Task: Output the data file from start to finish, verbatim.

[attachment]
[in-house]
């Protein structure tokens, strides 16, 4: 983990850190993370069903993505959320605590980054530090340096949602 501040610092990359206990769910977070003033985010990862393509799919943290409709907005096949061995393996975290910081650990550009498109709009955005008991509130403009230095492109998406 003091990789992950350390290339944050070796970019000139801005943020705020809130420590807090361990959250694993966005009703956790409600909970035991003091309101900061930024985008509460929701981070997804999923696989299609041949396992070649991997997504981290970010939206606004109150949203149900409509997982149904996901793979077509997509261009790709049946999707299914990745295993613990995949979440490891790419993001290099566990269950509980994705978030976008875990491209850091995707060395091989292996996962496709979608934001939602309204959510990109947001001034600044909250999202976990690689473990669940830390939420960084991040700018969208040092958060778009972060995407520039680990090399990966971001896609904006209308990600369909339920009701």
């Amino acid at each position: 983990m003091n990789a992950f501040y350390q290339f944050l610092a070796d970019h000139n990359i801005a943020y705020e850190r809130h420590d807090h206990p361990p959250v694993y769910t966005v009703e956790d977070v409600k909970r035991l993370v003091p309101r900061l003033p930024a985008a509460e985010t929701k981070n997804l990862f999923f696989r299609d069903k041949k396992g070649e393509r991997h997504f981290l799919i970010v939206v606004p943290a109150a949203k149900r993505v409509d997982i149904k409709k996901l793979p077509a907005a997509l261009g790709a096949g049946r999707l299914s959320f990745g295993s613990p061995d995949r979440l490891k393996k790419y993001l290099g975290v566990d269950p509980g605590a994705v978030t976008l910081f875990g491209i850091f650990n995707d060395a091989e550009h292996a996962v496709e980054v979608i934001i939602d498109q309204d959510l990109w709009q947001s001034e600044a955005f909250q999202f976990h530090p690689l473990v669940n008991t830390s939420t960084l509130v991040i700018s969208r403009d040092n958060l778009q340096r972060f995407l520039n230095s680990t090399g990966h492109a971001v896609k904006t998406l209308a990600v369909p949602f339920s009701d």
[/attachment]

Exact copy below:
[in-house]
């Protein structure tokens, strides 16, 4: 983990850190993370069903993505959320605590980054530090340096949602 501040610092990359206990769910977070003033985010990862393509799919943290409709907005096949061995393996975290910081650990550009498109709009955005008991509130403009230095492109998406 003091990789992950350390290339944050070796970019000139801005943020705020809130420590807090361990959250694993966005009703956790409600909970035991003091309101900061930024985008509460929701981070997804999923696989299609041949396992070649991997997504981290970010939206606004109150949203149900409509997982149904996901793979077509997509261009790709049946999707299914990745295993613990995949979440490891790419993001290099566990269950509980994705978030976008875990491209850091995707060395091989292996996962496709979608934001939602309204959510990109947001001034600044909250999202976990690689473990669940830390939420960084991040700018969208040092958060778009972060995407520039680990090399990966971001896609904006209308990600369909339920009701």
């Amino acid at each position: 983990m003091n990789a992950f501040y350390q290339f944050l610092a070796d970019h000139n990359i801005a943020y705020e850190r809130h420590d807090h206990p361990p959250v694993y769910t966005v009703e956790d977070v409600k909970r035991l993370v003091p309101r900061l003033p930024a985008a509460e985010t929701k981070n997804l990862f999923f696989r299609d069903k041949k396992g070649e393509r991997h997504f981290l799919i970010v939206v606004p943290a109150a949203k149900r993505v409509d997982i149904k409709k996901l793979p077509a907005a997509l261009g790709a096949g049946r999707l299914s959320f990745g295993s613990p061995d995949r979440l490891k393996k790419y993001l290099g975290v566990d269950p509980g605590a994705v978030t976008l910081f875990g491209i850091f650990n995707d060395a091989e550009h292996a996962v496709e980054v979608i934001i939602d498109q309204d959510l990109w709009q947001s001034e600044a955005f909250q999202f976990h530090p690689l473990v669940n008991t830390s939420t960084l509130v991040i700018s969208r403009d040092n958060l778009q340096r972060f995407l520039n230095s680990t090399g990966h492109a971001v896609k904006t998406l209308a990600v369909p949602f339920s009701d």